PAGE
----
Coaches come in all shapes and sizes, but there are certain coaching attributes that will assist you in creating a positive, learning environment where your players can thrive and develop as people. I think it’s fair to say that we’ve all had our fair share of bad coaches, but its important to consider what – and why – a coach is a good one…and one that is memorable.
Here is our short list of critical coaching traits:
- Patience – this is probably the most important aspect of coaching. Working with young players with different abilities, attention spans and interest in soccer is difficult. This is why you need Assistant Coaches and a Team Manager. Indeed, it takes a village.
- Enthusiasm – enthusiasm is contagious! If you get excited about practices and games, your kids will also! This energy will spill into the quality of the sessions and games! Get those kids fired up and having FUN! (See all those exclamation points!? LOL!)
- Positive – Kids are going to make mistakes. So are the referees. And, by gosh, you are going to make a ton yourself. Stay positive. Take a deep breath. So many players are turned off to the game because coaches have crushed their self worth and experimental nature. From the sidelines of most fields, parents and coaches berate players because of mistakes. Stop it- this isn’t the World Cup! Allow children to experiment and discover and cheer them on. In short, be the biggest fan on the sidelines!
- Willingness to Learn – Coaches with no background in soccer can be successful in coaching up to age U11 with very little investment in coaching information. The first three attributes: patience, enthusiasm and a positive attitude can carry the day of providing a forum for fun learning and cultivating creative, thinking soccer players. Of course, those coaches that spend just a little time investing in these areas will be well-equipped to maximize their players and grow with them as they head into the “Golden Years of Learning.”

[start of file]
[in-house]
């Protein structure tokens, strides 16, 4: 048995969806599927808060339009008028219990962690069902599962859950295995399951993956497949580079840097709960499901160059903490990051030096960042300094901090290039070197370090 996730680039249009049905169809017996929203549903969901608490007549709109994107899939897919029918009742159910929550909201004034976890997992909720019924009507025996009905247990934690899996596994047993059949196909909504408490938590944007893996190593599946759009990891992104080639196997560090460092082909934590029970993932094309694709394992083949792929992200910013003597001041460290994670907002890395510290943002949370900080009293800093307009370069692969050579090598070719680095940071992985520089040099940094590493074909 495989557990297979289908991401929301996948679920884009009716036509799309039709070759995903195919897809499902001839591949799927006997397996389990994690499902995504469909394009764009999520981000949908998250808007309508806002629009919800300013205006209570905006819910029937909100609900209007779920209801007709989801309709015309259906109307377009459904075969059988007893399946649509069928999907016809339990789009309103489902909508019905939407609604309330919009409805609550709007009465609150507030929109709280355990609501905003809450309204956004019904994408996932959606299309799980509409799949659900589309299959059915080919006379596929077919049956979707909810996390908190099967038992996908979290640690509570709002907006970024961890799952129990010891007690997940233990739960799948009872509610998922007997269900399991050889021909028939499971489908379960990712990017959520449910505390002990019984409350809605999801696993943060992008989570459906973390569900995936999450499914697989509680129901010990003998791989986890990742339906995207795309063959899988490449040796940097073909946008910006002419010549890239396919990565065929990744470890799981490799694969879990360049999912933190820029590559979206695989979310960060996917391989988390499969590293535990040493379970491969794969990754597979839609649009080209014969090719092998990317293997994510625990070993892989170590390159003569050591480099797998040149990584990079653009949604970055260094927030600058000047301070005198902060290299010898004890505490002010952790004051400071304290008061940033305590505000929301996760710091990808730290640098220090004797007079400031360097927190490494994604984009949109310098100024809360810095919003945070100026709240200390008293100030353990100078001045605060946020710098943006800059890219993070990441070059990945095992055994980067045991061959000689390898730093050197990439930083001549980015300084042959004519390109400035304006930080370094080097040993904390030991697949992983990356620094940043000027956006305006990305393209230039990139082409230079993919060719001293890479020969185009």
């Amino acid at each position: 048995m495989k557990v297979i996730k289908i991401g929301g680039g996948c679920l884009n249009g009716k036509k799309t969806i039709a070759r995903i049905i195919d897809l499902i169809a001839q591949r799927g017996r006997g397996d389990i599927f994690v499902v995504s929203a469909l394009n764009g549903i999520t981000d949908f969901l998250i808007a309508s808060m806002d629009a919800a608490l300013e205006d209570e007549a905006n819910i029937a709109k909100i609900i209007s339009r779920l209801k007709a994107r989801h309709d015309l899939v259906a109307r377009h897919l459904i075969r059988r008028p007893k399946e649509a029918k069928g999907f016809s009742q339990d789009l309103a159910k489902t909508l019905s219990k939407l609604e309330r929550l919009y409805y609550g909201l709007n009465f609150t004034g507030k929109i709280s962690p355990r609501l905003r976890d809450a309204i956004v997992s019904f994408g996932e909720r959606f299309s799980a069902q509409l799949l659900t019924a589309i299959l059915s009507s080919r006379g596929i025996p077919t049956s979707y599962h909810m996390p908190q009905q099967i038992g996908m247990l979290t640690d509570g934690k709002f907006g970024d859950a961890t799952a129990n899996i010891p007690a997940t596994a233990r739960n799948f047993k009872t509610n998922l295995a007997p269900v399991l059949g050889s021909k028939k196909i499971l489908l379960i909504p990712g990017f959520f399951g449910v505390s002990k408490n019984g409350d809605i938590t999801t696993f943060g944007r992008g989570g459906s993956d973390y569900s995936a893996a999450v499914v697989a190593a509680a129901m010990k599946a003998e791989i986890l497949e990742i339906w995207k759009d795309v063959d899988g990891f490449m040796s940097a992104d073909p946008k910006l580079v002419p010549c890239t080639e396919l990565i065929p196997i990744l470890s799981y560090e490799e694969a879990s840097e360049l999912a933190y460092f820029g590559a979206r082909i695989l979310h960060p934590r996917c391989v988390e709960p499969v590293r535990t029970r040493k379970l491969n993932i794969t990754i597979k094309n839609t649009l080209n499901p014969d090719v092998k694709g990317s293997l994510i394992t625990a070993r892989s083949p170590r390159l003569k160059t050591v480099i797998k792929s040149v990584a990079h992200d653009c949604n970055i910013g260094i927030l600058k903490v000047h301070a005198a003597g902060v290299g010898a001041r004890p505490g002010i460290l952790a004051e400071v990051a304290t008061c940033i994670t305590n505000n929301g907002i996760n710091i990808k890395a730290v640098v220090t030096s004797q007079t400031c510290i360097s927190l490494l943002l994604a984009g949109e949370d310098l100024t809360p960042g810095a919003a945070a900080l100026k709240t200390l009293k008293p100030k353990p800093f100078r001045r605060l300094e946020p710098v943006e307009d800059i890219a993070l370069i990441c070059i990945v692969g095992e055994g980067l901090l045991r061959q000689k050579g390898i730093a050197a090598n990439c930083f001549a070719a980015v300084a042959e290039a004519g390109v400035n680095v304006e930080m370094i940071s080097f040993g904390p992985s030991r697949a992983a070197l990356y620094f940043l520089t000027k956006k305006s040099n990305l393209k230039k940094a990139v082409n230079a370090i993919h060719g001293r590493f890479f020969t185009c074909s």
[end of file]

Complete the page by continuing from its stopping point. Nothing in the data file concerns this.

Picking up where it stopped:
- Teacher – a great coach is a great teacher. He explains things positively, simply and creates age appropriate sessions to develop skills that are fun and fun and interesting (see positive and enthusiasm). Education is central to being a good teacher. After all, you have to know what it is you’re teaching. It’s probably why you’re here!
- Sportsmanship – as a role model, we must always act in ways that we are proud of since we are on display to the teams, players and families. Before you act, ask yourself, “If this shows up on the front page of tomorrow’s newspaper, will I be proud?” Find and create a positive energy on – and off the field.
Think about your memorable coaches in any sport for one second. What attributes made them memorable?